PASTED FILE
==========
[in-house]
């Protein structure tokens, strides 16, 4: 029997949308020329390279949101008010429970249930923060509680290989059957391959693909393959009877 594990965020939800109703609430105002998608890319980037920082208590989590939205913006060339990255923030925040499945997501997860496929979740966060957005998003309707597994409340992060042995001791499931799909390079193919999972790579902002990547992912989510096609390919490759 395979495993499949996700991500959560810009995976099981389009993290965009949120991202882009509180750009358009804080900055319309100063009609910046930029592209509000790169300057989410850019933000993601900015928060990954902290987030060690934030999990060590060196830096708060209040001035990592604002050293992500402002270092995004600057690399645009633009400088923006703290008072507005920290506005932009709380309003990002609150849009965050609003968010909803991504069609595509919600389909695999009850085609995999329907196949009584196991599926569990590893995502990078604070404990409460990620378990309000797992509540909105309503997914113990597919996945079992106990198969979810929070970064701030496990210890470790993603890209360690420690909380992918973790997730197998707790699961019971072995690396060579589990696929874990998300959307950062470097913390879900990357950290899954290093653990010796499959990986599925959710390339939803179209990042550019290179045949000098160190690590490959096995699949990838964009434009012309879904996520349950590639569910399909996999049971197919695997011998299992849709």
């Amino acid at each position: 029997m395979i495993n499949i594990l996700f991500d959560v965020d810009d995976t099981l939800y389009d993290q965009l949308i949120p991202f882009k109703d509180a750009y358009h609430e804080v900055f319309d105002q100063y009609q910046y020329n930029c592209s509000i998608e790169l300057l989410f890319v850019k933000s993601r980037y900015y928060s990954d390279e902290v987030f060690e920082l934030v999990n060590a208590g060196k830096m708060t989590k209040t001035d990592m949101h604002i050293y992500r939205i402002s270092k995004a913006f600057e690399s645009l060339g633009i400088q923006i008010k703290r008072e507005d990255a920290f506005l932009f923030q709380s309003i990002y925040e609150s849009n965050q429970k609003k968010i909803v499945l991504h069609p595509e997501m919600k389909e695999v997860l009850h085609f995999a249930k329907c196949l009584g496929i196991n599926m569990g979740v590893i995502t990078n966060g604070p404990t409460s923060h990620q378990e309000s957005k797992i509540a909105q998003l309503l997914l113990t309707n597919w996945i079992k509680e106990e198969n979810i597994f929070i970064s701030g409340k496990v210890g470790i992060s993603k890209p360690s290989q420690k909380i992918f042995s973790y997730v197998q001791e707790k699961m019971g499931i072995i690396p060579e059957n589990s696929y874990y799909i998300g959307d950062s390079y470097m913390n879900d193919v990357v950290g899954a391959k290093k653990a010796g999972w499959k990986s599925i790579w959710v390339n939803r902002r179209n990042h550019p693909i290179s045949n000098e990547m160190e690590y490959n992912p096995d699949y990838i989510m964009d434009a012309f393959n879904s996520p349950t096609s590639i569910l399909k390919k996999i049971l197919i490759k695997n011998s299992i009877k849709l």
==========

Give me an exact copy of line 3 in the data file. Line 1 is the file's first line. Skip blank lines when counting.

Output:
């Amino acid at each position: 029997m395979i495993n499949i594990l996700f991500d959560v965020d810009d995976t099981l939800y389009d993290q965009l949308i949120p991202f882009k109703d509180a750009y358009h609430e804080v900055f319309d105002q100063y009609q910046y020329n930029c592209s509000i998608e790169l300057l989410f890319v850019k933000s993601r980037y900015y928060s990954d390279e902290v987030f060690e920082l934030v999990n060590a208590g060196k830096m708060t989590k209040t001035d990592m949101h604002i050293y992500r939205i402002s270092k995004a913006f600057e690399s645009l060339g633009i400088q923006i008010k703290r008072e507005d990255a920290f506005l932009f923030q709380s309003i990002y925040e609150s849009n965050q429970k609003k968010i909803v499945l991504h069609p595509e997501m919600k389909e695999v997860l009850h085609f995999a249930k329907c196949l009584g496929i196991n599926m569990g979740v590893i995502t990078n966060g604070p404990t409460s923060h990620q378990e309000s957005k797992i509540a909105q998003l309503l997914l113990t309707n597919w996945i079992k509680e106990e198969n979810i597994f929070i970064s701030g409340k496990v210890g470790i992060s993603k890209p360690s290989q420690k909380i992918f042995s973790y997730v197998q001791e707790k699961m019971g499931i072995i690396p060579e059957n589990s696929y874990y799909i998300g959307d950062s390079y470097m913390n879900d193919v990357v950290g899954a391959k290093k653990a010796g999972w499959k990986s599925i790579w959710v390339n939803r902002r179209n990042h550019p693909i290179s045949n000098e990547m160190e690590y490959n992912p096995d699949y990838i989510m964009d434009a012309f393959n879904s996520p349950t096609s590639i569910l399909k390919k996999i049971l197919i490759k695997n011998s299992i009877k849709l």